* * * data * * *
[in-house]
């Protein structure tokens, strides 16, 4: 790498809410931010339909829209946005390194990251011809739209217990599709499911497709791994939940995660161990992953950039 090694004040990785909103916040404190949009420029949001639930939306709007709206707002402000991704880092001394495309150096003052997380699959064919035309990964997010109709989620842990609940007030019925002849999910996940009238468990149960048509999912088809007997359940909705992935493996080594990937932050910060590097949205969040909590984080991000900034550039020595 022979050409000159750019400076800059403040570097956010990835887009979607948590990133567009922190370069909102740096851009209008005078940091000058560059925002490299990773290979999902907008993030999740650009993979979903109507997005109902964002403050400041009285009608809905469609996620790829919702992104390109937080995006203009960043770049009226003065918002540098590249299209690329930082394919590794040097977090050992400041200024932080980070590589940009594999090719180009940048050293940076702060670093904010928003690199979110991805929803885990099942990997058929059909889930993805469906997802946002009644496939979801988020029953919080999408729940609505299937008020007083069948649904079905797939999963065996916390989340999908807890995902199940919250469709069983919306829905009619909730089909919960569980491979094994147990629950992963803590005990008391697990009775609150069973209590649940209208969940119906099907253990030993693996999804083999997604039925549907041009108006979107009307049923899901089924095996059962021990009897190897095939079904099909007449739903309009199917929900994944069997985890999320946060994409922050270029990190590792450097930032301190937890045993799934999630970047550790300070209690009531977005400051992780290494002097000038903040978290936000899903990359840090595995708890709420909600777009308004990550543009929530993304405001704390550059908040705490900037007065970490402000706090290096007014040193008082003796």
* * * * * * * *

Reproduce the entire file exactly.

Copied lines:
[in-house]
């Protein structure tokens, strides 16, 4: 790498809410931010339909829209946005390194990251011809739209217990599709499911497709791994939940995660161990992953950039 090694004040990785909103916040404190949009420029949001639930939306709007709206707002402000991704880092001394495309150096003052997380699959064919035309990964997010109709989620842990609940007030019925002849999910996940009238468990149960048509999912088809007997359940909705992935493996080594990937932050910060590097949205969040909590984080991000900034550039020595 022979050409000159750019400076800059403040570097956010990835887009979607948590990133567009922190370069909102740096851009209008005078940091000058560059925002490299990773290979999902907008993030999740650009993979979903109507997005109902964002403050400041009285009608809905469609996620790829919702992104390109937080995006203009960043770049009226003065918002540098590249299209690329930082394919590794040097977090050992400041200024932080980070590589940009594999090719180009940048050293940076702060670093904010928003690199979110991805929803885990099942990997058929059909889930993805469906997802946002009644496939979801988020029953919080999408729940609505299937008020007083069948649904079905797939999963065996916390989340999908807890995902199940919250469709069983919306829905009619909730089909919960569980491979094994147990629950992963803590005990008391697990009775609150069973209590649940209208969940119906099907253990030993693996999804083999997604039925549907041009108006979107009307049923899901089924095996059962021990009897190897095939079904099909007449739903309009199917929900994944069997985890999320946060994409922050270029990190590792450097930032301190937890045993799934999630970047550790300070209690009531977005400051992780290494002097000038903040978290936000899903990359840090595995708890709420909600777009308004990550543009929530993304405001704390550059908040705490900037007065970490402000706090290096007014040193008082003796």